Sunday, October 27, 2013

Anxiety Is My Bread and Butter



Some necessary housekeeping and clarifications from last week’s episode summary, “Infected.” I misspelled “Hershel,” adding a “c” where there should have been none. Also, the young doctor who correctly identified the nature of the outbreak is known as Dr. Subramanian, or Dr. S for short.
Just when you thought the visuals on The Walking Dead couldn’t get any more disgusting, they have. Every week our eyes are subject to rotting corpses in varying states of decomposition, and now we have to watch live subjects hacking up blood and sputum. Which is more disgusting, you ask? My bet is on the swine flu victims. As long as they stay away from actual puking, I’ll be fine.
I spend a lot of time thinking about why I am both drawn to and repelled by The Walking Dead. Recall that I watch it with the sound on only very reluctantly. For the longest time I stayed away from the show, because although I am infinitely intrigued by zombies, I am deathly afraid of what they represent: the end of civilization as we know it. Now that I have viewed seasons one through three (twice), however, I am obsessed. 
In Ranger Rick’s world, there is no insulin, no doctors, and no health care system (save for Dr. S). Before I could get bitten, my diabetes would kill me. I suppose that’s a small comfort. Still, my children and husband would survive the zombie apocalypse without me. Tim is highly capable; I trust him implicitly to weather the food shortages, harsh weather, and a life constantly fought for. He’s a stoic, after all. Hopefully, the kids won’t whine too much about having to walk long distances. That would drive Tim absolutely bananas; the undead he can deal with. Whining kids—not so much. My daughter Ayla would develop new anxieties about “walkers” biting her after abandoning her long-held grudge against bees, flies, and mosquitoes. David would take it all in stride, acting as a leveling influence. I picture him fleeing the undead in a wobbly manner, shrieking.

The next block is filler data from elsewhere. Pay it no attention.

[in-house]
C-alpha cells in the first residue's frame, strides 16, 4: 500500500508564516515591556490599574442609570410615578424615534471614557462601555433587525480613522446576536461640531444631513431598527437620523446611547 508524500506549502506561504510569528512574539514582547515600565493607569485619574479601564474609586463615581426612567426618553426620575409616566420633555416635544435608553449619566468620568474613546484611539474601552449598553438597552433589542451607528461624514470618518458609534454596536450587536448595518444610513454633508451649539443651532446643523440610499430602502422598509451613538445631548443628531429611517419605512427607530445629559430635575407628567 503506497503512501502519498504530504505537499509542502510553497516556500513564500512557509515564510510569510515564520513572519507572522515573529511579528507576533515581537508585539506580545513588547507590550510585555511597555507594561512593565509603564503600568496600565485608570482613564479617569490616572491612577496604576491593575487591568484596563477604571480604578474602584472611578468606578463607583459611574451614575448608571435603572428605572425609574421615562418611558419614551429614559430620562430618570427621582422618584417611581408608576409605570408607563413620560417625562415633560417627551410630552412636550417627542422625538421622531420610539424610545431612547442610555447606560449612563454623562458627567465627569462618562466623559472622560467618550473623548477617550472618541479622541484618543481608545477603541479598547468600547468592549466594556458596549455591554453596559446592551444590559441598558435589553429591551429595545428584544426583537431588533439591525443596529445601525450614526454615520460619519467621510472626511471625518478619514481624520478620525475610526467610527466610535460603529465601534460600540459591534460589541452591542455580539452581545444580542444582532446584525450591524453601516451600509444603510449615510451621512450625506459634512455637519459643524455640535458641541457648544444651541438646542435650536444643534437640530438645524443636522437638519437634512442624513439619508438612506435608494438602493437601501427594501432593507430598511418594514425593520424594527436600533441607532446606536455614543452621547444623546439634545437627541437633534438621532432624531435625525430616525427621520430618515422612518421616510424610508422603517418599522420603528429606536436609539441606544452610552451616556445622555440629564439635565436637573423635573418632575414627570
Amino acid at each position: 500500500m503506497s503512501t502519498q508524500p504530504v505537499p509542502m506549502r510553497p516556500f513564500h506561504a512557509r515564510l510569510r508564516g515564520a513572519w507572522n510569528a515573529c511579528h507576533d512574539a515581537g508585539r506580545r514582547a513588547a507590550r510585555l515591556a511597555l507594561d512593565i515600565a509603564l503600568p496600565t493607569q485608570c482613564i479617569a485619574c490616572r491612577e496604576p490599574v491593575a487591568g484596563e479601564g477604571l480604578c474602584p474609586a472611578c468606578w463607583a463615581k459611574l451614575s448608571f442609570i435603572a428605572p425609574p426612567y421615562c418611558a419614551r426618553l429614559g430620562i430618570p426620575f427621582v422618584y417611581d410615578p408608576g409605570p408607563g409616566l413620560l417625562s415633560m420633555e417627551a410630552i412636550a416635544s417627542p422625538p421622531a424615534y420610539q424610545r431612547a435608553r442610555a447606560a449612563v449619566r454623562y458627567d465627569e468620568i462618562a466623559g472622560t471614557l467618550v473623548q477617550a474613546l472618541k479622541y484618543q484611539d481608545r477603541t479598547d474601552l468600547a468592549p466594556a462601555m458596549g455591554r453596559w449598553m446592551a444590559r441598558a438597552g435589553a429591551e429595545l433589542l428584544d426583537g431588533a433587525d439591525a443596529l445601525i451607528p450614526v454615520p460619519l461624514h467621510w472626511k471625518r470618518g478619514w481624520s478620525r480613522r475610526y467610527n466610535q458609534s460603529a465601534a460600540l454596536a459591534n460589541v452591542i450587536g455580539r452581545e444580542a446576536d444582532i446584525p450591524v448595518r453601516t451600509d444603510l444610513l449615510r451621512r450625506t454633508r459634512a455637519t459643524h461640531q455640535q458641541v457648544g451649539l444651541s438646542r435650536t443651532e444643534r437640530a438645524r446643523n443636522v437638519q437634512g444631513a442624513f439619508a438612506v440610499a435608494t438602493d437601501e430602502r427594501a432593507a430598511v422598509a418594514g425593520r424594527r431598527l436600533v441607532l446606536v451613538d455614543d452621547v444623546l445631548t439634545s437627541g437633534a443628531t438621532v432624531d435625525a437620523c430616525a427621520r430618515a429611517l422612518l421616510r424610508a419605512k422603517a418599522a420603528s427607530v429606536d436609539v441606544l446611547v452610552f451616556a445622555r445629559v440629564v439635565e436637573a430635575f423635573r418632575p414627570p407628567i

Do you see what this show has done? With its realistic depictions post-zombie apocalypse, it has rendered the entire scenario more plausible and thus more horrifying. Every worthy vestige of human culture would be obliterated, and replaced with a void. There’s no such thing as “zombie culture.” Their society is driven by the desire for blood. They don’t produce anything of value, merely consuming the living—not to mention the cute baby pigs from the last episode.
I suppose we are all attracted to what we fear the most. Thankfully, there is no virus that turns people into mindless, flesh-craving zombies, but unfortunately our world is threatened by other forces that can consciously and unconsciously transform our lives as we know them. Terrorists, tsunamis, the Kardashians, all are terrible forces that have already exerted negative influences upon us. Yet we bear on against the tide, hoping all will be well for ourselves and our offspring, as we simply wait for the next episode. 

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